McConaughey Shines Again
You know what? Part of me hates Oscar season. Why? There’s nothing here to complain about.
Let’s face it. People love a biting review and with all the great movies coming out this month, there isn’t much to dump on. The film fan in me is thrilled we’re having a great fall, but my critic side is in a bit of rut. Much to my expectation, the latest movie by director Jean-Marc Vallee (The Young Victoria, Café de Flore), is a solid entry to the Academy awards season. And yes, I’m perfectly fine reviewing this entering and well-made Matthew McConaughey vehicle.
Dallas Buyer’s Club is the third major McConaughey film this year and like Mud, he knocks it out of the park as Ron Woodroof, local cowboy and electrician. To call Ron a wildfire is an understatement: he loves to drink, shoot dope and engage in unprotected sex with a wide variety of rodeo groupies. After passing out from one of his binges, Woodroof learns he has HIV and is given thirty days to live. Unable to legally secure an experimental drug called AZT, he turns to outside sources for his meds and quickly drums up a lucrative underground business.
Like many of the big Oscar contenders this season, the draw is in the acting and McConaughey fails to disappoint. While I found his role in Mud to be a bit more nuanced, he’s a blast as the unhinged Ron Woodroof. McConaughey’s arc from homophobic man of the Texas 80’s to sympathetic sufferer feels genuine. The surrounding cast, including a great turn by newcomer Bradford Cox, nicely compliments the overarching story.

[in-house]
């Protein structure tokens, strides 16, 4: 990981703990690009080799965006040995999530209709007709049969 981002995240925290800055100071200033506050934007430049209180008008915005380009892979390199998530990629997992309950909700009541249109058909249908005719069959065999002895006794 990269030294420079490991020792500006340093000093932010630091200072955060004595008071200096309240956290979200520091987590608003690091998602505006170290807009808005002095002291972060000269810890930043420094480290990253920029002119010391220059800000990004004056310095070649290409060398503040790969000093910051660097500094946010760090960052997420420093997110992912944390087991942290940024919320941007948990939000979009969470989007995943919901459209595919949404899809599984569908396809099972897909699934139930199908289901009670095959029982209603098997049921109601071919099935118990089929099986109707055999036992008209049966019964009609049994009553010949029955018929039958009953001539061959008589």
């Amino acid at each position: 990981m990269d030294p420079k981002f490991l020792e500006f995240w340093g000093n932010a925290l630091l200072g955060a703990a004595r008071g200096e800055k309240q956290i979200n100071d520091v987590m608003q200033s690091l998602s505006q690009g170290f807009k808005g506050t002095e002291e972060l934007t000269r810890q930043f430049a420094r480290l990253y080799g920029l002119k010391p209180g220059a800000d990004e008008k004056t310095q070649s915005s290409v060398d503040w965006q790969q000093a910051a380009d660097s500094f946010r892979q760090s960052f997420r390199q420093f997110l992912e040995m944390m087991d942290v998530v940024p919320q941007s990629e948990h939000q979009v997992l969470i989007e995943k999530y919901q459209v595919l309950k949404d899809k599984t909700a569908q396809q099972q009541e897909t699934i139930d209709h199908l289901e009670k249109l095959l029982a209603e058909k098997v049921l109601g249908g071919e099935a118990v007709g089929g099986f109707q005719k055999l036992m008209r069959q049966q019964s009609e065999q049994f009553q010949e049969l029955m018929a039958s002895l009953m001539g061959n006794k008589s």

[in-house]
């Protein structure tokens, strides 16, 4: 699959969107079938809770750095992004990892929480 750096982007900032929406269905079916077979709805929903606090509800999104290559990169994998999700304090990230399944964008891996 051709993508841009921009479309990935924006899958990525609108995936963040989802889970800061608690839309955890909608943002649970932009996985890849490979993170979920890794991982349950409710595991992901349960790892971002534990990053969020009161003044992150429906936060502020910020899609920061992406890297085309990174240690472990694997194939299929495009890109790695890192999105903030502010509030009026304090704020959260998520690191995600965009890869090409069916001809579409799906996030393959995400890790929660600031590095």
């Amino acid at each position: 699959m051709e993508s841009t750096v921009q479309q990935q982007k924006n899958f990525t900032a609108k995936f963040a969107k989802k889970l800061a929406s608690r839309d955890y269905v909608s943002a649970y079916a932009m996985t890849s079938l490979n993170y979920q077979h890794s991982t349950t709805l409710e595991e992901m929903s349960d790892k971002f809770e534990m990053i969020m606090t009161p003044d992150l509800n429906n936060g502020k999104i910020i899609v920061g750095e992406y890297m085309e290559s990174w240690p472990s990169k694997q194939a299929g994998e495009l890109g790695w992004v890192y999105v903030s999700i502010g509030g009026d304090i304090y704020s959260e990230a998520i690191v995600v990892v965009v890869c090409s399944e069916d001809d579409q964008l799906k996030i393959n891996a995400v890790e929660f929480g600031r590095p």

Jared Leto also impresses as Rayon a transgender AIDS patient. Even without the impressive weight loss both actors endured for the role, Leto perfectly complements McConaughey’s backwards thinking. The two make a great platonic pair and supports Woodroof’s character arc.
Unfortunately, things tail off around the two thirds mark. Much of the momentum of Ron’s search for a cure loses steam in favor of predictable plot points and heavy handed preaching. A major theme happens to be “drug companies are bad” and while this may be true enough, the constant reminders muddle the good character work. There’s also a connection between Ron and his doctor (Jennifer Garner) which is simply not believable.
As far as Oscar contenders go, Dallas Buyers Club ranks squarely on the B list. Academy voters will probably give both Leto and McConaughey Oscar nominations but the main attraction may be left wanting. Despite this, Dallas Buyers Club is a film worth watching, full of interesting characters, humorous moments and a dose of heart. It may be draining to be so positive but as long as quality work gets released, I’m a happy critic.
Score: 8 out of 10